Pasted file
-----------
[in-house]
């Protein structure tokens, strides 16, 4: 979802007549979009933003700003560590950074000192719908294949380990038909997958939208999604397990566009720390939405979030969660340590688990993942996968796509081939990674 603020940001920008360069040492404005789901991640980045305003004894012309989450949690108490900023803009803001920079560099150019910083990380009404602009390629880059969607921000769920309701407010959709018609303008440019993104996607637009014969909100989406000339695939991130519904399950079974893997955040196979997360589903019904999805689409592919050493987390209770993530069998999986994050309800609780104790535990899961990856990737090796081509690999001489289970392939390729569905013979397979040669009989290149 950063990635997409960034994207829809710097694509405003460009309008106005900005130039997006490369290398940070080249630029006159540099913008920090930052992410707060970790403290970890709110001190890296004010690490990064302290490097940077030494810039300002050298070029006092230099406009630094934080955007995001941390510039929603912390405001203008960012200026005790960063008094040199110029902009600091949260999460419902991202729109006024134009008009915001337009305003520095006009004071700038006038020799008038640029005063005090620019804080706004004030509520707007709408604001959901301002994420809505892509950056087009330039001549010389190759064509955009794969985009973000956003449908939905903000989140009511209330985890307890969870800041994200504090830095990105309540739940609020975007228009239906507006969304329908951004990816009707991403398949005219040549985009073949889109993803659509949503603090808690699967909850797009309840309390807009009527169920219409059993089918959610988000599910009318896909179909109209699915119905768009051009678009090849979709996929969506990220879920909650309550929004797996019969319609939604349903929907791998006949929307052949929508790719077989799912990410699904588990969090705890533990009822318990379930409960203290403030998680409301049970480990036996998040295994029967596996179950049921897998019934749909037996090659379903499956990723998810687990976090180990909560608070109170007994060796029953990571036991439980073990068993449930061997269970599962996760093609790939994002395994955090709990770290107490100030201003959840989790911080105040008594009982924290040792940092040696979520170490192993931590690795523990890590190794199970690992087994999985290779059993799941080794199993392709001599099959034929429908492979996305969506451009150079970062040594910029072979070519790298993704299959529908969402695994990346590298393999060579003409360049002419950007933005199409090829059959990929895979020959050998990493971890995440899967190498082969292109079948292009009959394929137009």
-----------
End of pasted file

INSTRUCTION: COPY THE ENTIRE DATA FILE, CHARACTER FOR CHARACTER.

[in-house]
């Protein structure tokens, strides 16, 4: 979802007549979009933003700003560590950074000192719908294949380990038909997958939208999604397990566009720390939405979030969660340590688990993942996968796509081939990674 603020940001920008360069040492404005789901991640980045305003004894012309989450949690108490900023803009803001920079560099150019910083990380009404602009390629880059969607921000769920309701407010959709018609303008440019993104996607637009014969909100989406000339695939991130519904399950079974893997955040196979997360589903019904999805689409592919050493987390209770993530069998999986994050309800609780104790535990899961990856990737090796081509690999001489289970392939390729569905013979397979040669009989290149 950063990635997409960034994207829809710097694509405003460009309008106005900005130039997006490369290398940070080249630029006159540099913008920090930052992410707060970790403290970890709110001190890296004010690490990064302290490097940077030494810039300002050298070029006092230099406009630094934080955007995001941390510039929603912390405001203008960012200026005790960063008094040199110029902009600091949260999460419902991202729109006024134009008009915001337009305003520095006009004071700038006038020799008038640029005063005090620019804080706004004030509520707007709408604001959901301002994420809505892509950056087009330039001549010389190759064509955009794969985009973000956003449908939905903000989140009511209330985890307890969870800041994200504090830095990105309540739940609020975007228009239906507006969304329908951004990816009707991403398949005219040549985009073949889109993803659509949503603090808690699967909850797009309840309390807009009527169920219409059993089918959610988000599910009318896909179909109209699915119905768009051009678009090849979709996929969506990220879920909650309550929004797996019969319609939604349903929907791998006949929307052949929508790719077989799912990410699904588990969090705890533990009822318990379930409960203290403030998680409301049970480990036996998040295994029967596996179950049921897998019934749909037996090659379903499956990723998810687990976090180990909560608070109170007994060796029953990571036991439980073990068993449930061997269970599962996760093609790939994002395994955090709990770290107490100030201003959840989790911080105040008594009982924290040792940092040696979520170490192993931590690795523990890590190794199970690992087994999985290779059993799941080794199993392709001599099959034929429908492979996305969506451009150079970062040594910029072979070519790298993704299959529908969402695994990346590298393999060579003409360049002419950007933005199409090829059959990929895979020959050998990493971890995440899967190498082969292109079948292009009959394929137009």